When Rachael Denhollander reached out to the Indianapolis Star last summer to tell them about the sexual abuse she said she endured at the hands of former USA Gymnastics and Michigan State University physician Larry Nassar, she had modest expectations.
“My hope, I thought, at best, maybe they would be able to find something about Larry when they were sifting [through] those closed coach files,” Denhollander told me. She wrote to the newspaper after it published a blockbuster story about how records showed USA Gymnastics appearing to mishandle complaints of sexual abuse against member coaches. In that original investigation, the Star revealed that the nonprofit kept confidential files with complaints against member coaches and failed to notify authorities about the allegations. The paper also filed a motion to intervene in a lawsuit and unseal more of the coaches’ files; Denhollander wanted to alert the Star’s reporters to Nassar’s name in case it appeared in any of the confidential records.
“It was kind of a shot in the dark. It was the first chance I ever saw that somebody would believe,” she said.
Denhollander ended up doing a lot more than simply tipping off the reporters about Nassar; she became the first woman to come forward publicly against the osteopathic physician and say that he had sexually abused her under the guise of medical treatment when she was a 15-year-old club gymnast in her home state of Michigan. At the end of August 2016, Denhollander, now 32, a lawyer, and a mother of three, filed a criminal complaint with the Michigan State University police after learning that the state had eliminated the statute of limitations for penetrative sexual misconduct. And a couple of weeks later, her account of what happened to her when she was a teenager—that Nassar digitally penetrated her without gloves or consent over the course of five treatments—was published in the Star.
It’s been exactly one year since that first story about Nassar was published. And since Denhollander and “Jane Doe”—an Olympic medalist who was later revealed to be Jamie Dantzscher—came forward with their accounts of being sexually abused under the guise of medical treatment, more than 100 other women and girls have said Nassar also abused them. Michigan State, USA Gymnastics, and Nassar are facing multiple lawsuits from them. Steve Penny, the former president of USA Gymnastics, was forced to resign due to pressure from victims, the media, and the USOC. Nassar pleaded guilty to federal child pornography charges in exchange for a plea deal. He has not, however, admitted to any wrongdoing when it comes to the alleged assaults. He also has been charged with more than 20 counts of criminal sexual conduct, including Denhollander’s.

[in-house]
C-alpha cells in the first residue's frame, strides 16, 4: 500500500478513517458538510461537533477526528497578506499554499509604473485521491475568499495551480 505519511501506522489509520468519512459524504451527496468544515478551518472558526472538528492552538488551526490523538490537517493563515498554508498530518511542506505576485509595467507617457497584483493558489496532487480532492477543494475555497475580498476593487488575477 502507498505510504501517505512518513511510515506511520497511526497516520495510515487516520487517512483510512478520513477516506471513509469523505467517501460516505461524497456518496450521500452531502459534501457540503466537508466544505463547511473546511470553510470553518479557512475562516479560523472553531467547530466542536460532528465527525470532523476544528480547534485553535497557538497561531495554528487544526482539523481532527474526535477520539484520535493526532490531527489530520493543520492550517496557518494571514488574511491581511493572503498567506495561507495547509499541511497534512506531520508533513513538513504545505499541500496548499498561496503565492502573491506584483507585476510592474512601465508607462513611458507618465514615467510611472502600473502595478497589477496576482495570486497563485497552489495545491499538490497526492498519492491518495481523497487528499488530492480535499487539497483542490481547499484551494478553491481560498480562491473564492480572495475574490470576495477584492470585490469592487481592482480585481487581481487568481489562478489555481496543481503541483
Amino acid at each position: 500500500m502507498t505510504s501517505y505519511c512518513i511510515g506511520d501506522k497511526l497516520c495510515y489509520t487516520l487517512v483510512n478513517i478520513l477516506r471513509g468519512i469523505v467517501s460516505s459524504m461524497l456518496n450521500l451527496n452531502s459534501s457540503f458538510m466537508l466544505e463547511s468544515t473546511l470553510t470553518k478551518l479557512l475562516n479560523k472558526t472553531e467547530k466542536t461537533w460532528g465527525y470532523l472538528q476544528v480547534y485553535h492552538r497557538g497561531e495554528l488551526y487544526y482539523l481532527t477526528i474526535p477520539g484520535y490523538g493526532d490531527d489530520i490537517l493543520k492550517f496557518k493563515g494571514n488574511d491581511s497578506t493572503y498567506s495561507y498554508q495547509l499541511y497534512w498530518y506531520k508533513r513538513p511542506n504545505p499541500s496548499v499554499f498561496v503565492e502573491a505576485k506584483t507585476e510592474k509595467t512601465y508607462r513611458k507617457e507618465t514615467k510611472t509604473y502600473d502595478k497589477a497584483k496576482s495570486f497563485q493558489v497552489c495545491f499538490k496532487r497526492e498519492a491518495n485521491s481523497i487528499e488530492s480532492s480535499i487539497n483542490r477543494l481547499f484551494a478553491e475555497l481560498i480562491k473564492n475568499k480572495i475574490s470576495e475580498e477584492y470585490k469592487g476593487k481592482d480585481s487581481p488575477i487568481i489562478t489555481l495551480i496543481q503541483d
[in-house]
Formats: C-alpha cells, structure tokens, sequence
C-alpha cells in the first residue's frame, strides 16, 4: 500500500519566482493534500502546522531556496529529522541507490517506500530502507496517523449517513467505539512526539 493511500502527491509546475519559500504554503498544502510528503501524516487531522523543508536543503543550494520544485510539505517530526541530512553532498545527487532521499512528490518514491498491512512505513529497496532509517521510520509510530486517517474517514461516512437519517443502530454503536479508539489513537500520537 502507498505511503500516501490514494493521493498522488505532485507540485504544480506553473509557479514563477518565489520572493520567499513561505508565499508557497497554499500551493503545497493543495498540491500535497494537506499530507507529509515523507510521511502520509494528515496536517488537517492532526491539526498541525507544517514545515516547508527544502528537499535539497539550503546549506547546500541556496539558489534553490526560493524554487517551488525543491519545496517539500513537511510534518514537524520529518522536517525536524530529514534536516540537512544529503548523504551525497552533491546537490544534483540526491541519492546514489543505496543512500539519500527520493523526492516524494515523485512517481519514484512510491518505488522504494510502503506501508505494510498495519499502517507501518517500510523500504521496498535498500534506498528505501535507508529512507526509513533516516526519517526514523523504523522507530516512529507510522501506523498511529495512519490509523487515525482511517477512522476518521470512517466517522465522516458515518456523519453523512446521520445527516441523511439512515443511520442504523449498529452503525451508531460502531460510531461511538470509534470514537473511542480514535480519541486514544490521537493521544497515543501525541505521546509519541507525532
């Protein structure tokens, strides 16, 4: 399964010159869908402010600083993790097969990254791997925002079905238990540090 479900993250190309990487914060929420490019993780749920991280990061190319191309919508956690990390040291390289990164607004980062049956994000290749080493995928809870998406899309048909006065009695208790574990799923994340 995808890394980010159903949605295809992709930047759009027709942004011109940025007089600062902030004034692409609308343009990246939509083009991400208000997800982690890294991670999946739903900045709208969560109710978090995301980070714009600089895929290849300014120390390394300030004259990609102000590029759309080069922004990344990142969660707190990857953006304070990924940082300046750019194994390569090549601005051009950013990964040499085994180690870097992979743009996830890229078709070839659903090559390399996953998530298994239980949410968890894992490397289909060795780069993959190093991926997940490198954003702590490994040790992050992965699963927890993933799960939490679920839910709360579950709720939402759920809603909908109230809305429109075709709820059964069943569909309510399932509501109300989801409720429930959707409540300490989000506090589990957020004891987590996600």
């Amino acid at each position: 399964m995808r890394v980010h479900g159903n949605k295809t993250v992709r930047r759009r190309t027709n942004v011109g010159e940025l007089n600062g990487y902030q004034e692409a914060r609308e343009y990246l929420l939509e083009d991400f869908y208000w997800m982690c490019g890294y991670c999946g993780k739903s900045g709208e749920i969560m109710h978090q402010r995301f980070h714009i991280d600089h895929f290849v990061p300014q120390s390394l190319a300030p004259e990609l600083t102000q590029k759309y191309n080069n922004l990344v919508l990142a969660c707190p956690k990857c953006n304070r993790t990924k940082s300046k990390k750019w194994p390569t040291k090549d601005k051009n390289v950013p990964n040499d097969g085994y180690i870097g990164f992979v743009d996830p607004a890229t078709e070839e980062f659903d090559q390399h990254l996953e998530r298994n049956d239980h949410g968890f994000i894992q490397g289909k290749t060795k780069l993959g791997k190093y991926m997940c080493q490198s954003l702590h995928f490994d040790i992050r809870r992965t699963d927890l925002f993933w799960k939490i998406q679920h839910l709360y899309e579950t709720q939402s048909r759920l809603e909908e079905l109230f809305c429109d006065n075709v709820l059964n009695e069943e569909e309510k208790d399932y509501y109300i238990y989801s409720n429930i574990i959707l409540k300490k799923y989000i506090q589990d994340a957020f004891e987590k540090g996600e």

Since her first interview with the Star a year ago, Denhollander has told her story several times, including in a Michigan courtroom where she testified about what happened during a preliminary hearing. It was the first time in nearly two decades that Denhollander was in the same room as the man she accused of sexually assaulting her.
“I feel like it’s painful and degrading, honestly, to have to discuss all of these details with an audience and with him in the room but that is part of the justice system,” she told me back in May, just a couple of weeks after she testified. Denhollander, however, was matter-of-fact about seeing this process through to the end. “My approach is, ‘There’s a job that needs to be done. I will pick up the pieces afterwards.’”
Following the “treatments” in which she says Nassar abused her, Denhollander had been struggling to understand what exactly happened to her. She told her mother what had happened in bits and pieces over time. (Her mother had been in the room while she was being treated but Nassar obstructed her view.) She spoke to other medical experts. After years of private inquiry, Denhollander knew that she had been sexually abused by Nassar. But when exactly did she transition from patient to victim?